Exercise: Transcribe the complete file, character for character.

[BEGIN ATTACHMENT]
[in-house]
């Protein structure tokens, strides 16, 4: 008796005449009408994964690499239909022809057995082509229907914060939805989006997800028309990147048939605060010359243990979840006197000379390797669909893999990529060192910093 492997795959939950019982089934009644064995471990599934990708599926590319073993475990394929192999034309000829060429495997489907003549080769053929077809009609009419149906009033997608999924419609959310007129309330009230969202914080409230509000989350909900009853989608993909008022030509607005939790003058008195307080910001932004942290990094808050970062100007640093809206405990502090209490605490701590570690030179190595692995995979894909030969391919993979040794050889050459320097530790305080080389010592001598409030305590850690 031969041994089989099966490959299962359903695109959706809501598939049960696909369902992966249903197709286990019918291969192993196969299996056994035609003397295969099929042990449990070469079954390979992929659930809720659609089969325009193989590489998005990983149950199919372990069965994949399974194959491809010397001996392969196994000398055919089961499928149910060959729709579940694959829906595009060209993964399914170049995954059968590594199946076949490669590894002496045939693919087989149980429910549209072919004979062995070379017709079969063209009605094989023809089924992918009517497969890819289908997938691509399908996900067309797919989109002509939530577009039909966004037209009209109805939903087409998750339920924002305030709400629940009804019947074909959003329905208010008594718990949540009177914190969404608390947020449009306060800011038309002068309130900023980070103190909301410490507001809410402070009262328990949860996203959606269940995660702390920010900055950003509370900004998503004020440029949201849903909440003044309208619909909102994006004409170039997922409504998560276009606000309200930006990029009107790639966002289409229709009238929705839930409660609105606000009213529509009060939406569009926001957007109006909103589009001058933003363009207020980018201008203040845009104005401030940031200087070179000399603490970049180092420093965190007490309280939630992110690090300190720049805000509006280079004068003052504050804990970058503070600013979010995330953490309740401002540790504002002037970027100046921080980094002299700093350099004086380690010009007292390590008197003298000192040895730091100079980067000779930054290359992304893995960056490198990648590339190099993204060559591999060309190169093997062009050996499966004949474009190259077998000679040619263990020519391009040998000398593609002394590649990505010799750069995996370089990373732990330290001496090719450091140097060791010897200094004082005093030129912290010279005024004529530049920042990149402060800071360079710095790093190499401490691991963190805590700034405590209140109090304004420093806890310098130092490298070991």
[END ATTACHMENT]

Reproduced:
[in-house]
């Protein structure tokens, strides 16, 4: 008796005449009408994964690499239909022809057995082509229907914060939805989006997800028309990147048939605060010359243990979840006197000379390797669909893999990529060192910093 492997795959939950019982089934009644064995471990599934990708599926590319073993475990394929192999034309000829060429495997489907003549080769053929077809009609009419149906009033997608999924419609959310007129309330009230969202914080409230509000989350909900009853989608993909008022030509607005939790003058008195307080910001932004942290990094808050970062100007640093809206405990502090209490605490701590570690030179190595692995995979894909030969391919993979040794050889050459320097530790305080080389010592001598409030305590850690 031969041994089989099966490959299962359903695109959706809501598939049960696909369902992966249903197709286990019918291969192993196969299996056994035609003397295969099929042990449990070469079954390979992929659930809720659609089969325009193989590489998005990983149950199919372990069965994949399974194959491809010397001996392969196994000398055919089961499928149910060959729709579940694959829906595009060209993964399914170049995954059968590594199946076949490669590894002496045939693919087989149980429910549209072919004979062995070379017709079969063209009605094989023809089924992918009517497969890819289908997938691509399908996900067309797919989109002509939530577009039909966004037209009209109805939903087409998750339920924002305030709400629940009804019947074909959003329905208010008594718990949540009177914190969404608390947020449009306060800011038309002068309130900023980070103190909301410490507001809410402070009262328990949860996203959606269940995660702390920010900055950003509370900004998503004020440029949201849903909440003044309208619909909102994006004409170039997922409504998560276009606000309200930006990029009107790639966002289409229709009238929705839930409660609105606000009213529509009060939406569009926001957007109006909103589009001058933003363009207020980018201008203040845009104005401030940031200087070179000399603490970049180092420093965190007490309280939630992110690090300190720049805000509006280079004068003052504050804990970058503070600013979010995330953490309740401002540790504002002037970027100046921080980094002299700093350099004086380690010009007292390590008197003298000192040895730091100079980067000779930054290359992304893995960056490198990648590339190099993204060559591999060309190169093997062009050996499966004949474009190259077998000679040619263990020519391009040998000398593609002394590649990505010799750069995996370089990373732990330290001496090719450091140097060791010897200094004082005093030129912290010279005024004529530049920042990149402060800071360079710095790093190499401490691991963190805590700034405590209140109090304004420093806890310098130092490298070991």